I could make an invalid vote by crossing out both yes and no and I haven’t yet discounted that option.

But nor have I discounted voting no.

Smacking is not a good way to discipline children and anyone who thinks they can smack a child “lovingly” has a corrupted view of love.

But should a parent who lightly smacks a child – in what is almost always a spur of the moment reaction to dangerous or disruptive behaviour be criminalised for doing so ?

Should police time be wasted on investigating a minor smack?

My answer to both those questions is no and because of that I am beginning to think that I will vote no .

In spite of a concerted effort from highly regarded organisations which advocate on behalf of children to get people to vote “yes”, I think the result of the child discipline referendum will be a resounding no.

National and Labour both know the damage this issue did to the previous government and both would like it to go away.

But I think they’re underestimating the strength of feeling about it. Not just from the extremists but from moderate people who don’t think smacking is good but don’t want parents criminalised for doing it.

Chester Burrows had a way round that problem with an amendment which meant no-one could get away with violence through a “reasonable force” defence in Section 59 of the Crimes Act. John Bowscawen offers a similar option in a private member’s bill.

The government doesn’t want to get sidetracked on relatively unimportant issues. But bad law makes little issues big issues and until this one is dealt with it will fester.

It’s a blokes’ race so far

May 3, 2009

Labour has selected David Shearer to contest the Mount Albert by-election.

The party has often criticised National for not having enough women MPs, but gender obviously wasn’t enough to sway votes in this selection although I think  – and please correct me if I’ve got this wrong – Helen Clark, who held the seat until she resigned last month, was the only woman to hold an Auckland electorate for Labour after last year’s election.

Labour does have Auckland-based female list MPs.

Act selected list MP John Bowscawen yesterday and Green party co-leader Russel Norman is contesting the seat for his party.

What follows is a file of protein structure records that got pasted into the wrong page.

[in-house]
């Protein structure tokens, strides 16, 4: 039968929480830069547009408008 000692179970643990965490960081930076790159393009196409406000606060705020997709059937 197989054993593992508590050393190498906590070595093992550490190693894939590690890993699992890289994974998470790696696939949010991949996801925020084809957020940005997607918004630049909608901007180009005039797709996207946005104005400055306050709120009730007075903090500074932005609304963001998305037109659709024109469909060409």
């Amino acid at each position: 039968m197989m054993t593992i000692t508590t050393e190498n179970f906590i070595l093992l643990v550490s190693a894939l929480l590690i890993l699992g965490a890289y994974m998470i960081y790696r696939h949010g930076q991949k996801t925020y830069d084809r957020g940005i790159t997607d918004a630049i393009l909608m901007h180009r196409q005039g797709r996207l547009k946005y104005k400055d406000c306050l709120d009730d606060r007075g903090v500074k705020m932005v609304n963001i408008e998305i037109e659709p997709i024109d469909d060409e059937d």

National’s selection will take place tomorrow with List MP Melissa Lee and Ravi Musuku, who contested the seat last year, seeking the candidacy.

Bowscawen Act candidate for Mount Albert

May 2, 2009

Act list MP John Bowscawen has been selected as his party’s candidate to contest the Mount Albert by-election.

I doubt that even he believes he could win but if he did then, as Kiwiblog explains,  Hilary Calvert, number six on Act’s list would come in to parliament to replace him.

If National list MP Melissa Lee was selected as the candidate and won the next on her party’s list, Cam Calder, would enter parliament and if the Green candidate,  list MP Russel Norman , won the seat then the Greens would get a 10th MP from the list.

With any of these scenarios the party which won the seat would also get an extra list MP and have a total of one more MP than they do now, as they would if a candidate who wasn’t already in parliament on the list won the seat.

If a Labour list MP stood and won then the next one on their list, Judith Tizard, would enter parliament but since no list MPs are standing if their candidate wins they keep the seat but wouldn’t get anyone else on the list and either way they finish with the same number of MPs as they have now.

However, if their candidate lost the seat Labour would not be entitled to another list MP so have one fewer MP than they do now.

The National-led government has a comfortable majority so that wouldn’t make any difference to the balance of power this time. But if the government and opposition numbers were very close a gain of an MP for one and a loss for the other, increasing the difference between them by two, could be significant.

I understand that once a list MP is in parliament s/he keeps her/his seat even if a by-election win gives her/his party one more MP than the list vote at the general election entitled them too.

I also understand why a list MP winning a seat his/her party held allows another list MP in because that retains proportionality.

But I don’t understand why a list MP winning a seat her/his party didn’t hold, which maintains proportionality, entitles the party to another list MP while a party which lost a seat isn’t entitled to another list MP in replacement when both scenarios upset proportionality.